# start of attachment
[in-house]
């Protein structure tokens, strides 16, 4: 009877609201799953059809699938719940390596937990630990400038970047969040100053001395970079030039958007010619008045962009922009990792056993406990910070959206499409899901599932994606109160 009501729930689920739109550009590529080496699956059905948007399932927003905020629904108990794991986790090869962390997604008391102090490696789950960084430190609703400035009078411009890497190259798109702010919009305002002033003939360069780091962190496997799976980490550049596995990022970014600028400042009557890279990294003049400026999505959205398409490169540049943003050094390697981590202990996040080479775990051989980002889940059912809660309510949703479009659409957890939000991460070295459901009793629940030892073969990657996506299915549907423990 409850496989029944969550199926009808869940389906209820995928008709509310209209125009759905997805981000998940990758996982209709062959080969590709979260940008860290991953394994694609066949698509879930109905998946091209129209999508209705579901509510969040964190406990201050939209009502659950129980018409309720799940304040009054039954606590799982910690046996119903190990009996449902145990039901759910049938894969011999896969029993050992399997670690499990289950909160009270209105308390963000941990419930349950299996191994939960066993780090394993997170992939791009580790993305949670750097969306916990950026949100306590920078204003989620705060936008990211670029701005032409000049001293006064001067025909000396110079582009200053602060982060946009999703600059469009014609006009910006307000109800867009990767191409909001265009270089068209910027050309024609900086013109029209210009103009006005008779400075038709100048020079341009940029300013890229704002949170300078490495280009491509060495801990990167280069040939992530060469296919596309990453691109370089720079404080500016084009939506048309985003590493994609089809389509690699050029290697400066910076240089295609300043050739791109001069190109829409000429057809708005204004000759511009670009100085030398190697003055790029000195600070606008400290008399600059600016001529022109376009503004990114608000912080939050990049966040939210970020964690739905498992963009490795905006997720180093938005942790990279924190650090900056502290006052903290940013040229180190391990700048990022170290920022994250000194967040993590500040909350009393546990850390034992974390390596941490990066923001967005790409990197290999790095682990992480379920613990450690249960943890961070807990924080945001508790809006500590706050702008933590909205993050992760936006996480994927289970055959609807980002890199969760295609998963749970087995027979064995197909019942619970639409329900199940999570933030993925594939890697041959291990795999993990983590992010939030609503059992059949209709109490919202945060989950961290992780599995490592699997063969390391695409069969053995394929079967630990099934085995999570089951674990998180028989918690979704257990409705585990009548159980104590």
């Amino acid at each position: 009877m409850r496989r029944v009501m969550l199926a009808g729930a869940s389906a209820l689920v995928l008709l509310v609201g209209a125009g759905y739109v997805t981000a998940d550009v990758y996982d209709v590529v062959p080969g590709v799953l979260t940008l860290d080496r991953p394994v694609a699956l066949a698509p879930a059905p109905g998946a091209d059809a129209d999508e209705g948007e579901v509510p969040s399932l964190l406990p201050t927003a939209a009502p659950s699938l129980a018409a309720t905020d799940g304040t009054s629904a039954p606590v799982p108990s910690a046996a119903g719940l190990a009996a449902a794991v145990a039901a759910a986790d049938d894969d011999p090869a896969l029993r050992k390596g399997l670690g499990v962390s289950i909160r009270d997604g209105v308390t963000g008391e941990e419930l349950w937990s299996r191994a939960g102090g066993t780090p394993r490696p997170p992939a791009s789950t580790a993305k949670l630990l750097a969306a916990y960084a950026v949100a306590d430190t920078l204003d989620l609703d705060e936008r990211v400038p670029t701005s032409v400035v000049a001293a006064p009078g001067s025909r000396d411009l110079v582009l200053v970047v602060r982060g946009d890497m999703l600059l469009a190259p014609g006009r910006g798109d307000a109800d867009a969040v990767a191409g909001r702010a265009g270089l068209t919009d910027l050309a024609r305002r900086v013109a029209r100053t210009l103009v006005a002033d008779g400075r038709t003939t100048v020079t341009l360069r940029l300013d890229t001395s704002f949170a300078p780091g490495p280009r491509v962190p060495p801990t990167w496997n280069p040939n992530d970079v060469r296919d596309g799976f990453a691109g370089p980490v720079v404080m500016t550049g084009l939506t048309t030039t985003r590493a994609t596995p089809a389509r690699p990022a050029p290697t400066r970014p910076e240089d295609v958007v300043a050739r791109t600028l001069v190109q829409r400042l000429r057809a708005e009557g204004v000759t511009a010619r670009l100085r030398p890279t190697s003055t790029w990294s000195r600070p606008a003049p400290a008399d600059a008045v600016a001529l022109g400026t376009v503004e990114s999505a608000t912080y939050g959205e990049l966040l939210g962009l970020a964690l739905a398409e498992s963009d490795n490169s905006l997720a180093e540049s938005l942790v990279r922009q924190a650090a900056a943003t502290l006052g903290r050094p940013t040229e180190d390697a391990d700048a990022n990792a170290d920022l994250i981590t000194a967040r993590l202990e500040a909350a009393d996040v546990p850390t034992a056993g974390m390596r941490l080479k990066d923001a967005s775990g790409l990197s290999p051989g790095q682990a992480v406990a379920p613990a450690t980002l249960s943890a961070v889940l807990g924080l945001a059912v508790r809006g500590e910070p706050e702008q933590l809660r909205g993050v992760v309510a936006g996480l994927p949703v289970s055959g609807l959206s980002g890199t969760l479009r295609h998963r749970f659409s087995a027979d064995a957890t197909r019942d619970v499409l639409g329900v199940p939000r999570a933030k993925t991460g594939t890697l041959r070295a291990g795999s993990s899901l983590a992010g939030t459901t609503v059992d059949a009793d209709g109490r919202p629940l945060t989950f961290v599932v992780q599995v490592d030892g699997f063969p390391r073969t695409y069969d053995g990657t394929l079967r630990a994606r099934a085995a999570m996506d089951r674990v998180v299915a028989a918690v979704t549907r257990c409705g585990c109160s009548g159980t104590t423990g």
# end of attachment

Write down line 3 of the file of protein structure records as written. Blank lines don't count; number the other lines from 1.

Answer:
């Amino acid at each position: 009877m409850r496989r029944v009501m969550l199926a009808g729930a869940s389906a209820l689920v995928l008709l509310v609201g209209a125009g759905y739109v997805t981000a998940d550009v990758y996982d209709v590529v062959p080969g590709v799953l979260t940008l860290d080496r991953p394994v694609a699956l066949a698509p879930a059905p109905g998946a091209d059809a129209d999508e209705g948007e579901v509510p969040s399932l964190l406990p201050t927003a939209a009502p659950s699938l129980a018409a309720t905020d799940g304040t009054s629904a039954p606590v799982p108990s910690a046996a119903g719940l190990a009996a449902a794991v145990a039901a759910a986790d049938d894969d011999p090869a896969l029993r050992k390596g399997l670690g499990v962390s289950i909160r009270d997604g209105v308390t963000g008391e941990e419930l349950w937990s299996r191994a939960g102090g066993t780090p394993r490696p997170p992939a791009s789950t580790a993305k949670l630990l750097a969306a916990y960084a950026v949100a306590d430190t920078l204003d989620l609703d705060e936008r990211v400038p670029t701005s032409v400035v000049a001293a006064p009078g001067s025909r000396d411009l110079v582009l200053v970047v602060r982060g946009d890497m999703l600059l469009a190259p014609g006009r910006g798109d307000a109800d867009a969040v990767a191409g909001r702010a265009g270089l068209t919009d910027l050309a024609r305002r900086v013109a029209r100053t210009l103009v006005a002033d008779g400075r038709t003939t100048v020079t341009l360069r940029l300013d890229t001395s704002f949170a300078p780091g490495p280009r491509v962190p060495p801990t990167w496997n280069p040939n992530d970079v060469r296919d596309g799976f990453a691109g370089p980490v720079v404080m500016t550049g084009l939506t048309t030039t985003r590493a994609t596995p089809a389509r690699p990022a050029p290697t400066r970014p910076e240089d295609v958007v300043a050739r791109t600028l001069v190109q829409r400042l000429r057809a708005e009557g204004v000759t511009a010619r670009l100085r030398p890279t190697s003055t790029w990294s000195r600070p606008a003049p400290a008399d600059a008045v600016a001529l022109g400026t376009v503004e990114s999505a608000t912080y939050g959205e990049l966040l939210g962009l970020a964690l739905a398409e498992s963009d490795n490169s905006l997720a180093e540049s938005l942790v990279r922009q924190a650090a900056a943003t502290l006052g903290r050094p940013t040229e180190d390697a391990d700048a990022n990792a170290d920022l994250i981590t000194a967040r993590l202990e500040a909350a009393d996040v546990p850390t034992a056993g974390m390596r941490l080479k990066d923001a967005s775990g790409l990197s290999p051989g790095q682990a992480v406990a379920p613990a450690t980002l249960s943890a961070v889940l807990g924080l945001a059912v508790r809006g500590e910070p706050e702008q933590l809660r909205g993050v992760v309510a936006g996480l994927p949703v289970s055959g609807l959206s980002g890199t969760l479009r295609h998963r749970f659409s087995a027979d064995a957890t197909r019942d619970v499409l639409g329900v199940p939000r999570a933030k993925t991460g594939t890697l041959r070295a291990g795999s993990s899901l983590a992010g939030t459901t609503v059992d059949a009793d209709g109490r919202p629940l945060t989950f961290v599932v992780q599995v490592d030892g699997f063969p390391r073969t695409y069969d053995g990657t394929l079967r630990a994606r099934a085995a999570m996506d089951r674990v998180v299915a028989a918690v979704t549907r257990c409705g585990c109160s009548g159980t104590t423990g």